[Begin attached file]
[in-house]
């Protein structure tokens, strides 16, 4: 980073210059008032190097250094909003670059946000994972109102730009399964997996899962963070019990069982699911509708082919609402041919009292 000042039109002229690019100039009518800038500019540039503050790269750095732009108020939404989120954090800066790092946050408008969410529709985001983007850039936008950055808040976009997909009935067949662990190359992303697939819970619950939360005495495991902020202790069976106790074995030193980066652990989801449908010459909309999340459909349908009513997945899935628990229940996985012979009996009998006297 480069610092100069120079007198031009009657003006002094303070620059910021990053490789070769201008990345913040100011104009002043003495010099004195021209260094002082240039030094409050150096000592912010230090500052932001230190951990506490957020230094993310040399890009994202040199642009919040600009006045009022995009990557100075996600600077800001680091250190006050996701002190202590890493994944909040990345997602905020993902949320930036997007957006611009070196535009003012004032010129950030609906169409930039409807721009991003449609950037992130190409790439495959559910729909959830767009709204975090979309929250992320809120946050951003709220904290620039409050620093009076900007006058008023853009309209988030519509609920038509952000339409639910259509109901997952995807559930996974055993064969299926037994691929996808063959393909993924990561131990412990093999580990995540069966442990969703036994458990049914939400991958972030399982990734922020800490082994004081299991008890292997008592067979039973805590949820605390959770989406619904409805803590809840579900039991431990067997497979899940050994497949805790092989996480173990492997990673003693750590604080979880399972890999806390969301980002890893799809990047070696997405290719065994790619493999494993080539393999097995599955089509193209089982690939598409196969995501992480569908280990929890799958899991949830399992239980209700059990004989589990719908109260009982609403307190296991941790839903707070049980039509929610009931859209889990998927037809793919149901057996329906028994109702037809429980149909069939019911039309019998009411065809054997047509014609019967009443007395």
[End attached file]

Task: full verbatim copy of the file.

[in-house]
């Protein structure tokens, strides 16, 4: 980073210059008032190097250094909003670059946000994972109102730009399964997996899962963070019990069982699911509708082919609402041919009292 000042039109002229690019100039009518800038500019540039503050790269750095732009108020939404989120954090800066790092946050408008969410529709985001983007850039936008950055808040976009997909009935067949662990190359992303697939819970619950939360005495495991902020202790069976106790074995030193980066652990989801449908010459909309999340459909349908009513997945899935628990229940996985012979009996009998006297 480069610092100069120079007198031009009657003006002094303070620059910021990053490789070769201008990345913040100011104009002043003495010099004195021209260094002082240039030094409050150096000592912010230090500052932001230190951990506490957020230094993310040399890009994202040199642009919040600009006045009022995009990557100075996600600077800001680091250190006050996701002190202590890493994944909040990345997602905020993902949320930036997007957006611009070196535009003012004032010129950030609906169409930039409807721009991003449609950037992130190409790439495959559910729909959830767009709204975090979309929250992320809120946050951003709220904290620039409050620093009076900007006058008023853009309209988030519509609920038509952000339409639910259509109901997952995807559930996974055993064969299926037994691929996808063959393909993924990561131990412990093999580990995540069966442990969703036994458990049914939400991958972030399982990734922020800490082994004081299991008890292997008592067979039973805590949820605390959770989406619904409805803590809840579900039991431990067997497979899940050994497949805790092989996480173990492997990673003693750590604080979880399972890999806390969301980002890893799809990047070696997405290719065994790619493999494993080539393999097995599955089509193209089982690939598409196969995501992480569908280990929890799958899991949830399992239980209700059990004989589990719908109260009982609403307190296991941790839903707070049980039509929610009931859209889990998927037809793919149901057996329906028994109702037809429980149909069939019911039309019998009411065809054997047509014609019967009443007395």